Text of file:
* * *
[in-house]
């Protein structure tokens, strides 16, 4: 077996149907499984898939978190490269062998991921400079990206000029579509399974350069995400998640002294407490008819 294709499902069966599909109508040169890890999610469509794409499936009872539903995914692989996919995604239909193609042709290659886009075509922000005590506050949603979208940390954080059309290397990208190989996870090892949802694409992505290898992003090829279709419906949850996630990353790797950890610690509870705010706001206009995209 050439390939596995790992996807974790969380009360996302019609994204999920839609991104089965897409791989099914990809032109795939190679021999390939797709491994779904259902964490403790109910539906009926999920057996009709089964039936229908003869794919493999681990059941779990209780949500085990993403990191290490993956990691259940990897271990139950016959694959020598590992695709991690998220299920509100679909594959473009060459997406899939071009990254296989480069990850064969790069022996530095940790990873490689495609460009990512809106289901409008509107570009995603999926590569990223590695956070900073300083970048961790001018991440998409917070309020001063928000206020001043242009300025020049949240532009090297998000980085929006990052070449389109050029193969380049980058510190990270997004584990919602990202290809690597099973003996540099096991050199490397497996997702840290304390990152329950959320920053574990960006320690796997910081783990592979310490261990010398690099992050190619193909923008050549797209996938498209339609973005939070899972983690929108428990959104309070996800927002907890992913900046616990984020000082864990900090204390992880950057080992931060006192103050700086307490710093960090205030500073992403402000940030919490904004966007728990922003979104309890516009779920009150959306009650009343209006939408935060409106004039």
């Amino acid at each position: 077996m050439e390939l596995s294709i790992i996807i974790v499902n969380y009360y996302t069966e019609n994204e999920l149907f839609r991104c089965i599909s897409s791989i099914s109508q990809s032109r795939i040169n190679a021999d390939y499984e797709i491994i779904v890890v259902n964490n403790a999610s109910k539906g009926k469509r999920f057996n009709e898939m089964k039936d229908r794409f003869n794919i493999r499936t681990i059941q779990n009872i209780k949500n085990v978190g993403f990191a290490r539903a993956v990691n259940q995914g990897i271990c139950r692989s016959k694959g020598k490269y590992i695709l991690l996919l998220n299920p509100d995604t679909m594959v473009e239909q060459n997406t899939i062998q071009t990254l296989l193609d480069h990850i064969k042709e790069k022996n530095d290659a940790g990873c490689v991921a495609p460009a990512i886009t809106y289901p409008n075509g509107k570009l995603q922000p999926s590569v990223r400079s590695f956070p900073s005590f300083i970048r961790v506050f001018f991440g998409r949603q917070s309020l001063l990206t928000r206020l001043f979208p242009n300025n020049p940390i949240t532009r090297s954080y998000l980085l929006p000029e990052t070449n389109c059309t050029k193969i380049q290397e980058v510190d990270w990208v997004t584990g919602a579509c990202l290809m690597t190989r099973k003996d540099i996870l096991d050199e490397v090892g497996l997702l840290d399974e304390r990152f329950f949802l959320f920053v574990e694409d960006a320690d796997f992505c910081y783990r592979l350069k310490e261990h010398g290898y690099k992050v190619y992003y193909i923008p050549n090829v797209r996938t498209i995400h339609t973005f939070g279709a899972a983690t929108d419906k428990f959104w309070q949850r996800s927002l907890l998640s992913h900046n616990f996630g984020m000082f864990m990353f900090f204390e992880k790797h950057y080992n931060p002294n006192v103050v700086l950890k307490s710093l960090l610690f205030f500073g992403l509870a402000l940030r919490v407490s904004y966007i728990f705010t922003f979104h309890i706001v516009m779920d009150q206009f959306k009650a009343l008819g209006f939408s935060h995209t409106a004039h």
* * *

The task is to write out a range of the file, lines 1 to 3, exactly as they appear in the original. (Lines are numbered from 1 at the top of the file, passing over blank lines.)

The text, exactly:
[in-house]
């Protein structure tokens, strides 16, 4: 077996149907499984898939978190490269062998991921400079990206000029579509399974350069995400998640002294407490008819 294709499902069966599909109508040169890890999610469509794409499936009872539903995914692989996919995604239909193609042709290659886009075509922000005590506050949603979208940390954080059309290397990208190989996870090892949802694409992505290898992003090829279709419906949850996630990353790797950890610690509870705010706001206009995209 050439390939596995790992996807974790969380009360996302019609994204999920839609991104089965897409791989099914990809032109795939190679021999390939797709491994779904259902964490403790109910539906009926999920057996009709089964039936229908003869794919493999681990059941779990209780949500085990993403990191290490993956990691259940990897271990139950016959694959020598590992695709991690998220299920509100679909594959473009060459997406899939071009990254296989480069990850064969790069022996530095940790990873490689495609460009990512809106289901409008509107570009995603999926590569990223590695956070900073300083970048961790001018991440998409917070309020001063928000206020001043242009300025020049949240532009090297998000980085929006990052070449389109050029193969380049980058510190990270997004584990919602990202290809690597099973003996540099096991050199490397497996997702840290304390990152329950959320920053574990960006320690796997910081783990592979310490261990010398690099992050190619193909923008050549797209996938498209339609973005939070899972983690929108428990959104309070996800927002907890992913900046616990984020000082864990900090204390992880950057080992931060006192103050700086307490710093960090205030500073992403402000940030919490904004966007728990922003979104309890516009779920009150959306009650009343209006939408935060409106004039």
């Amino acid at each position: 077996m050439e390939l596995s294709i790992i996807i974790v499902n969380y009360y996302t069966e019609n994204e999920l149907f839609r991104c089965i599909s897409s791989i099914s109508q990809s032109r795939i040169n190679a021999d390939y499984e797709i491994i779904v890890v259902n964490n403790a999610s109910k539906g009926k469509r999920f057996n009709e898939m089964k039936d229908r794409f003869n794919i493999r499936t681990i059941q779990n009872i209780k949500n085990v978190g993403f990191a290490r539903a993956v990691n259940q995914g990897i271990c139950r692989s016959k694959g020598k490269y590992i695709l991690l996919l998220n299920p509100d995604t679909m594959v473009e239909q060459n997406t899939i062998q071009t990254l296989l193609d480069h990850i064969k042709e790069k022996n530095d290659a940790g990873c490689v991921a495609p460009a990512i886009t809106y289901p409008n075509g509107k570009l995603q922000p999926s590569v990223r400079s590695f956070p900073s005590f300083i970048r961790v506050f001018f991440g998409r949603q917070s309020l001063l990206t928000r206020l001043f979208p242009n300025n020049p940390i949240t532009r090297s954080y998000l980085l929006p000029e990052t070449n389109c059309t050029k193969i380049q290397e980058v510190d990270w990208v997004t584990g919602a579509c990202l290809m690597t190989r099973k003996d540099i996870l096991d050199e490397v090892g497996l997702l840290d399974e304390r990152f329950f949802l959320f920053v574990e694409d960006a320690d796997f992505c910081y783990r592979l350069k310490e261990h010398g290898y690099k992050v190619y992003y193909i923008p050549n090829v797209r996938t498209i995400h339609t973005f939070g279709a899972a983690t929108d419906k428990f959104w309070q949850r996800s927002l907890l998640s992913h900046n616990f996630g984020m000082f864990m990353f900090f204390e992880k790797h950057y080992n931060p002294n006192v103050v700086l950890k307490s710093l960090l610690f205030f500073g992403l509870a402000l940030r919490v407490s904004y966007i728990f705010t922003f979104h309890i706001v516009m779920d009150q206009f959306k009650a009343l008819g209006f939408s935060h995209t409106a004039h």